When we decided to install a composting toilet in our shed, the easy option would have been just to get the luxurious Separett Villa 9010 (we have a 12 volt, solar-powered battery in there already), or even the functional Separett Weekend, but in an effort to understand what our customers might have to do, I opted for the low-cost Separett Privy 500 (the Privy 501 would be exactly the same from an installation point of view).
To Ventilate or Not?
The ventilation system I’ve chosen will be shown in the next part (or the part after), but I wanted to explore some of the options and reasons here before I started showing you the big build!
The first question was whether or not we needed additional ventilation. The Separett Weekend and the Villa 9000 / 9010 all come with a built-in fan and ventilation pipe. As you’ve probably read elsewhere on our website, the main function of the vent fan and pipe is to help dry the contents of the ‘solids’ bucket by creating an air-flow over the top (this creates a slightly lower air pressure in the bucket which will help pull the moisture out). This drying, along with the fact that potentially smelly air is also extracted, means that these loos do not smell in normal everyday use and are therefore a pleasant experience for people to use.
The contrast to this is the ‘Loveable Loo’ that was pioneered in the USA by Joseph Jenkins – his approach is not to separate the ‘liquid’ from the ‘solids’, but to keep it simple and let everything go into one bucket. Importantly, you must use a lot of cover/soak material (he recommends sawdust from untreated wood) after each visit. Now this is all well and good and means the ‘loveable loo’ is extremely simple to make and use, but you do need a lot of cover material on hand at all times, and the physical bulk you create means that the bucket will need emptying every few days, and you’ll also need a large compost heap to put it all on.
The main issue of smells with compost toilets (of any type) is usually from mixing liquids and solids together, so separating is a step in the right direction (by separating, the volume of waste in the bucket is one fifth of the volume if everything is mixed together), however unless your outhouse (or your intended location) is very open and has a good draft through it, I would strongly recommend some additional form of ventilation – the simple test is to poo into a bucket and leave it in your intended location for a few hours and see if you can smell anything – chances are you will, and that it won’t be too pleasant! Using extra cover material will certainly help, but the idea of the Swedish Separett models is to keep the bulk of the solids down, and hence the need to empty the bucket as little as possible. It’s my intention to connect some standard drainpipe into the back of the toilet box, which will lead out through the back of the loo, through the shed wall and then go up a couple of metres. I’m planning on using black pipe, so my hope is that when the sun is out, the black pipe will warm quickly and create an updraft, negating the need for a 12 volt fan. We’ll see if it works without the fan, but if not, fitting one to my 12 volt battery etc should be straightforward enough.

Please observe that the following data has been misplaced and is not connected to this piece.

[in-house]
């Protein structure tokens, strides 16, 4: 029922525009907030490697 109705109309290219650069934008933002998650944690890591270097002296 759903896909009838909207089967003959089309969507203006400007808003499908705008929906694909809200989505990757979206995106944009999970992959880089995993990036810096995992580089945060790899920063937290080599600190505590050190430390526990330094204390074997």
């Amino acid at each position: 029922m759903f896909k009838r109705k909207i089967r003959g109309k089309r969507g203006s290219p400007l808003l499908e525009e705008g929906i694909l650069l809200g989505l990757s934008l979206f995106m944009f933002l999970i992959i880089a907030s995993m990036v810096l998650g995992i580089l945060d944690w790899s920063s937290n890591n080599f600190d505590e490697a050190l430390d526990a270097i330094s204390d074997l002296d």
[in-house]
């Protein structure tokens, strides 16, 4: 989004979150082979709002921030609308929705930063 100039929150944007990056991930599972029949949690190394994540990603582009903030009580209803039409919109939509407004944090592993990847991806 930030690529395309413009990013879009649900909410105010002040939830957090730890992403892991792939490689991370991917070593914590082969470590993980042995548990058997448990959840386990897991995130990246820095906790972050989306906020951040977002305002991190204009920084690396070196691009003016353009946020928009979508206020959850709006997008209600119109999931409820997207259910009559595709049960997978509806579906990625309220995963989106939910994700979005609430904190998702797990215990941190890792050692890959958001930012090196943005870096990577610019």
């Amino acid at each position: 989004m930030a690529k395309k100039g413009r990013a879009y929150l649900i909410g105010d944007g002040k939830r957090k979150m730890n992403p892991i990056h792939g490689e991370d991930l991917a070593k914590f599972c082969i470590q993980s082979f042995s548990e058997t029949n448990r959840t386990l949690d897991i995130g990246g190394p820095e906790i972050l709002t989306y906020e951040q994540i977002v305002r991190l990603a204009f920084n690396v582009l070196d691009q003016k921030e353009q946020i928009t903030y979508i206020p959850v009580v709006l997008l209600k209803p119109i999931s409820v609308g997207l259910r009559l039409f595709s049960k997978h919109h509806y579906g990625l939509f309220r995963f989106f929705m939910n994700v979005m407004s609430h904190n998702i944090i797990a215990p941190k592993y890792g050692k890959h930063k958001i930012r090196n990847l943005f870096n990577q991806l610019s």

Sizing Things Up
There are 3 things which will determine the size of the box that will become the toilet. First is the size of the bucket you will be using to collect the solids, Second is how you will access the bucket (ie will it have to come out from above, the side or behind of the loo) and Third, the route that the urine pipe will go.
In my situation, the loo box is going against a shed wall and the urine pipe, along with the vent pipe will come directly out of the back and through the shed wall. After thinking long and hard, I decided I’d run the urine pipe into the ground to drain in a soakaway. I had initially though about capturing urine to use as a garden fertiliser, but it can get a bit smelly if you don’t use it straight away, and if I need some, I can always wee into another container.
So, from underneath the base of the Separett Privy 500, there is a urine outlet which connects to the 2 metre flexible pipe. My intention was to have a portion of the lid of the box hinged so that when the bucket needed emptying, you would hinge up the lid and the pipe would be flexible enough to enable the bucket to come out. Once emptied, the bucket could be put back into place and the flexible urine pipe would be pushed to one side, around the bucket.
That all seems straightforward, so with the Privy 500, bucket and tape measure to hand, I worked out the absolute minimum width, depth and height the loo box could be. I wanted it as small as possible because firstly, my shed is quite small, and still needs to be a useable shed, and secondly, wood is expensive, so a smaller loo would cost less to make!
I decided on the height by placing the Privy 500 over the bucket and moving it around until I got what I thought was the best place and measuring it. In my case, I decided on 43cm – you can go much higher of course, but you will need to consider a step or footrest for anyone with short legs! The width was easy as it’s based on the minimum you need for the Privy 500 or the bucket itself – in my case I chose the minimum internal dimension of 42cm (later discovered this was too narrow). The depth was the trickiest – I’d decided that I wanted the box lid hinged, but not right at the back – this was for strength as there would be a piece of wood across the box at the top, to the rear, screwed down and the hinges would be attached to this. The size of the resultant opening would need to be big enough for the bucket to be lifted out without fouling the urine pipes etc.